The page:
Toomre Capital Markets LLC

Real-Time Capital Markets -- Analytics, Visualization, Event Processing, and Intelligence

Merrill Lynch

John Thain: Lack of Perspective and Judgment

On Thursday January 22nd 2009, John Thain, the former CEO of Merrill Lynch, resigned from his new post at the merged Bank of America Corporation. Bank of America Chief Executive Ken Lewis flew to New York to talk with Mr. Thain on Thursday, and they mutually agreed "that the situation was not working out" and that he would resign, said Bob Stickler, a spokesman for Bank of America.

Some privately say though that Mr. Thain was fired after the banking giant lost confidence in his leadership, particularly during the transition period since the acquisition was announced in the hours following the collapse of Lehman Brothers on September 14th 2008. Apparently Mr. Thain failed to tell the acquiring bank about mounting losses at Merrill in the fourth quarter. Those losses apparently totaled more than $15 billion and which were much larger than Bank of America had factored into its acquisition analytics.

The shareholder votes were held on December 7th approving the merger. At the time, the large Merrill losses were not disclosed. Sometime later in December, the Merrill Lynch merger team and not Mr. Thain himself informed Bank of America of the losses, quite a bit apparently attributable to soured trading positions. These losses prompted Bank of America to seriously consider walking away from the deal and eventually led to another contribution from the TARP fund earlier this month.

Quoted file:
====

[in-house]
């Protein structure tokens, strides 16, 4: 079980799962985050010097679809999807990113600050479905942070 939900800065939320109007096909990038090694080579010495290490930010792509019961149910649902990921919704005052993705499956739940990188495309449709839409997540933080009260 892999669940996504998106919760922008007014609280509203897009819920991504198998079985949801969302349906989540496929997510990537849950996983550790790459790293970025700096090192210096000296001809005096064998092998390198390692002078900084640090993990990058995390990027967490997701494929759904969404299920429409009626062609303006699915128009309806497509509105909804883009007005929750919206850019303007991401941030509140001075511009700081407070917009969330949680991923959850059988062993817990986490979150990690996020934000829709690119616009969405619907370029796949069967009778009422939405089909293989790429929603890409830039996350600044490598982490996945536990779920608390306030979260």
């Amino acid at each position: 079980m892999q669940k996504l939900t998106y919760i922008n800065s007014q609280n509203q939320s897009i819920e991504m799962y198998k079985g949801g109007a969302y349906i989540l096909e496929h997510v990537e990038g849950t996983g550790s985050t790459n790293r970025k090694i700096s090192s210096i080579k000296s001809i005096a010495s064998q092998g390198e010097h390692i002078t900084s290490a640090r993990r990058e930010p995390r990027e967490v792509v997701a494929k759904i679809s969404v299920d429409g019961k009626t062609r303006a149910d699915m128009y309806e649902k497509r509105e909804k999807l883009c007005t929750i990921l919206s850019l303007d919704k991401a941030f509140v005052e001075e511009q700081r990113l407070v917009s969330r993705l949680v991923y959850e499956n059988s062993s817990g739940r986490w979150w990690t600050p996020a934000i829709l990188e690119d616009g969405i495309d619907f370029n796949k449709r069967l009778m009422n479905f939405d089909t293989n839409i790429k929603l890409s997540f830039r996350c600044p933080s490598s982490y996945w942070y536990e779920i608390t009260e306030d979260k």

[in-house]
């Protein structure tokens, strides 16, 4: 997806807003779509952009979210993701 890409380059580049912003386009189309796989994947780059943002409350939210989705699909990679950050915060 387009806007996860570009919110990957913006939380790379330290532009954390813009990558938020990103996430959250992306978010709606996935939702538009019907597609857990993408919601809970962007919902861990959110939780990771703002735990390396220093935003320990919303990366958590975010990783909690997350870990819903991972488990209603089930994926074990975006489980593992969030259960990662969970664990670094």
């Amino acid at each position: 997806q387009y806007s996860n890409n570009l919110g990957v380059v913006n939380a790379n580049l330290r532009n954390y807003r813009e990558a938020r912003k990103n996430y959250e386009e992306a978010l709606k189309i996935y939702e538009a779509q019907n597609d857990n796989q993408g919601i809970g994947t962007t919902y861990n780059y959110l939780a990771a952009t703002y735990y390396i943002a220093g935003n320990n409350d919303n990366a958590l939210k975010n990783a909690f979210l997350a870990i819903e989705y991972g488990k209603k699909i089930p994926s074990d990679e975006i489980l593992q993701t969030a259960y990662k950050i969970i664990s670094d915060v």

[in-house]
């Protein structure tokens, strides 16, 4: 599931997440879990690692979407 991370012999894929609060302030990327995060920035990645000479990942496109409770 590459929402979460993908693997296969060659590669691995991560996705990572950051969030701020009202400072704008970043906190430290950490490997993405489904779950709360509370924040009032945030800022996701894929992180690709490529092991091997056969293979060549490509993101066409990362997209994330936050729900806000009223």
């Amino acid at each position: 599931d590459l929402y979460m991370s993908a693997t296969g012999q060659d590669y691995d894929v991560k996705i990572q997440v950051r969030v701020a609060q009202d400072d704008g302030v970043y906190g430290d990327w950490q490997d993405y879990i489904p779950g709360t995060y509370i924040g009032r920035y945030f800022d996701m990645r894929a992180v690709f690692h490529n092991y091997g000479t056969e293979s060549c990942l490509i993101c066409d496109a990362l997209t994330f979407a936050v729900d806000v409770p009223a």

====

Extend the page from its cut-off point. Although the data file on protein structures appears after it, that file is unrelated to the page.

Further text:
Press reports indicate that Mr. Thain at the time was off skiing in Vail, Colorado. When he returned, apparently on a head count adjusted basis, the Merrill bonus pool was distributed to firm employees three days before the merger was concluded. That bonus pool is said to have been down less than ten percent from the 2007 levels. That is right! Less than a ten percent year prior when most other firms distributed pools that were less than half of the prior year!! Mr. Thain also was apparently scheduled to shortly depart for Davos, Switzerland where the World Economic Forum will be held later this month. This was despite strong hints from others at Bank of America that such a trip would not be appropriate at this time.

Initial Reflections on Demise of Lehman Brothers

The weekend of September 14th 2008 certainly will be known as a most remarkable weekend for American high finance. Both Lehman Brothers and Merrill Lynch have disappeared; the first to bankruptcy, the second to a Fed-directed merger with Bank of America. Several people have contacted Lars Toomre to ask various questions about might lie ahead in the near and longer-term future, and what "I" might know.

As a former employee of Lehman Brothers, I am sad to see that franchise disappear seemingly into thin air. Yet as readers of this blog no doubt are aware, I have been very contemptuous particularly of the former Capital Market managements of Citigroup, Merrill Lynch and UBS and their risk management teams. Clearly, the leaders of those firms really did not understand what types and amounts of risk they were taking on with all of their accumulation of sub-prime mortgages, CDOs, SIVs and other structured finance products. Why they had to own so many billions of these products made no sense except if they were making the bet that they could make a spread between the asset yields and where those products could be funded.

Back in the late fall of 2006 and early winter of 2007, I became extremely worried about the irrationality of the fixed-income markets. On February 5th 2007, I wrote the post It's All Fun and Games Until Someone Gets Hurt where I highlighted